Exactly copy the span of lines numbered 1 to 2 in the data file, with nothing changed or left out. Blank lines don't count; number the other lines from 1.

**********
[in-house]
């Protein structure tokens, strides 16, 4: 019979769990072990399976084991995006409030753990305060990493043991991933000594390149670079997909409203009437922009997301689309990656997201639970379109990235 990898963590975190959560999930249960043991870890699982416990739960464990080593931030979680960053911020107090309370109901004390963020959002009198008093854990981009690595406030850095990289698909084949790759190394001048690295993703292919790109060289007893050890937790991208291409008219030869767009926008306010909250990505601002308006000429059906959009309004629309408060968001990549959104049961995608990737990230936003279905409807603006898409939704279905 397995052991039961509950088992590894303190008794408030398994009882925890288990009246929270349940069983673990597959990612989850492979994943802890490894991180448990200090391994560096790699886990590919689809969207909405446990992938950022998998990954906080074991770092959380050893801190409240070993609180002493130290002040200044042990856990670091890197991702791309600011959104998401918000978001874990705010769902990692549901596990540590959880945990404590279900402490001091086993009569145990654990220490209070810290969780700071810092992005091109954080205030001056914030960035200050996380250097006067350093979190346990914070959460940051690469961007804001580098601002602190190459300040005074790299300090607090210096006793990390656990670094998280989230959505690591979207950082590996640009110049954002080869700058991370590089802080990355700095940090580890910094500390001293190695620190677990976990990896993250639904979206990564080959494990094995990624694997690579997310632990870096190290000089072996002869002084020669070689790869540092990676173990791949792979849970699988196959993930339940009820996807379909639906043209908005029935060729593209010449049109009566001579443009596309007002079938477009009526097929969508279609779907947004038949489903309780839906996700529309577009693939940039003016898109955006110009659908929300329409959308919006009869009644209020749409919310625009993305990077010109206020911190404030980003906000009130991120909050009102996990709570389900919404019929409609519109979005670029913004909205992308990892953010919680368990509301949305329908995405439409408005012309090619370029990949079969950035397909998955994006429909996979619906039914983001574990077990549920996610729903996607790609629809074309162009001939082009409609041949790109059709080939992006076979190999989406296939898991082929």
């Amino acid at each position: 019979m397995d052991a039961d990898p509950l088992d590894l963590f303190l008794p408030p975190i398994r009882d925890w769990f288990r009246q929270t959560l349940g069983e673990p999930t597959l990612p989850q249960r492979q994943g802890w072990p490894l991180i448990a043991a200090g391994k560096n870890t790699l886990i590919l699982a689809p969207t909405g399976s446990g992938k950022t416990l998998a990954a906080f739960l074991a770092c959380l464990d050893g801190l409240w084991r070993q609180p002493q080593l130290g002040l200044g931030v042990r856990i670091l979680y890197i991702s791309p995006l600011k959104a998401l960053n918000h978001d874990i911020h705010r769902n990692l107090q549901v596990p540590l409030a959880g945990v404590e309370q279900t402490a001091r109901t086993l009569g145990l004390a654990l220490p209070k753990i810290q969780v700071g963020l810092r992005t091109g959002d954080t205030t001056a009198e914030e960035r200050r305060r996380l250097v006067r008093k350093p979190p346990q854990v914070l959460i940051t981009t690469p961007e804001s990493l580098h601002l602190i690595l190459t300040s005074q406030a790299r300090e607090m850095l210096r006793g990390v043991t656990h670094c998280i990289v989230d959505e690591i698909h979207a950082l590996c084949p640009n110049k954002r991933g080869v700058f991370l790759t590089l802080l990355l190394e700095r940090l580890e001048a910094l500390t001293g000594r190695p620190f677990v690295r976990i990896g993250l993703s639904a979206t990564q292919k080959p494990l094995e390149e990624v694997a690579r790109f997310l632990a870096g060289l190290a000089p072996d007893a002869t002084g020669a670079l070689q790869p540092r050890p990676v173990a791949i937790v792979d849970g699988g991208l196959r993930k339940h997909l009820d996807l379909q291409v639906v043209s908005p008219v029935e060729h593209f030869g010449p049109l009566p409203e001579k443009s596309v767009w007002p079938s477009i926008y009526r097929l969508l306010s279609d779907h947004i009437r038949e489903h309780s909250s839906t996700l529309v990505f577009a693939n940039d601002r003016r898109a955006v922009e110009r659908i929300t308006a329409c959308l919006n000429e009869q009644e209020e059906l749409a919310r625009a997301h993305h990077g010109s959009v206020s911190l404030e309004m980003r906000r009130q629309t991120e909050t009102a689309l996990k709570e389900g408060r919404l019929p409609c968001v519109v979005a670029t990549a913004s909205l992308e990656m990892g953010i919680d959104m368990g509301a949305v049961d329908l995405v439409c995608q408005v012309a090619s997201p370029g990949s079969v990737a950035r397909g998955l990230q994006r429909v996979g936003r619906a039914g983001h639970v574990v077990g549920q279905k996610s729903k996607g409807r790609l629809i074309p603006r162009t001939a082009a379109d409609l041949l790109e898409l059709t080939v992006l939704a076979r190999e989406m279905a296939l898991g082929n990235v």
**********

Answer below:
[in-house]
């Protein structure tokens, strides 16, 4: 019979769990072990399976084991995006409030753990305060990493043991991933000594390149670079997909409203009437922009997301689309990656997201639970379109990235 990898963590975190959560999930249960043991870890699982416990739960464990080593931030979680960053911020107090309370109901004390963020959002009198008093854990981009690595406030850095990289698909084949790759190394001048690295993703292919790109060289007893050890937790991208291409008219030869767009926008306010909250990505601002308006000429059906959009309004629309408060968001990549959104049961995608990737990230936003279905409807603006898409939704279905 397995052991039961509950088992590894303190008794408030398994009882925890288990009246929270349940069983673990597959990612989850492979994943802890490894991180448990200090391994560096790699886990590919689809969207909405446990992938950022998998990954906080074991770092959380050893801190409240070993609180002493130290002040200044042990856990670091890197991702791309600011959104998401918000978001874990705010769902990692549901596990540590959880945990404590279900402490001091086993009569145990654990220490209070810290969780700071810092992005091109954080205030001056914030960035200050996380250097006067350093979190346990914070959460940051690469961007804001580098601002602190190459300040005074790299300090607090210096006793990390656990670094998280989230959505690591979207950082590996640009110049954002080869700058991370590089802080990355700095940090580890910094500390001293190695620190677990976990990896993250639904979206990564080959494990094995990624694997690579997310632990870096190290000089072996002869002084020669070689790869540092990676173990791949792979849970699988196959993930339940009820996807379909639906043209908005029935060729593209010449049109009566001579443009596309007002079938477009009526097929969508279609779907947004038949489903309780839906996700529309577009693939940039003016898109955006110009659908929300329409959308919006009869009644209020749409919310625009993305990077010109206020911190404030980003906000009130991120909050009102996990709570389900919404019929409609519109979005670029913004909205992308990892953010919680368990509301949305329908995405439409408005012309090619370029990949079969950035397909998955994006429909996979619906039914983001574990077990549920996610729903996607790609629809074309162009001939082009409609041949790109059709080939992006076979190999989406296939898991082929």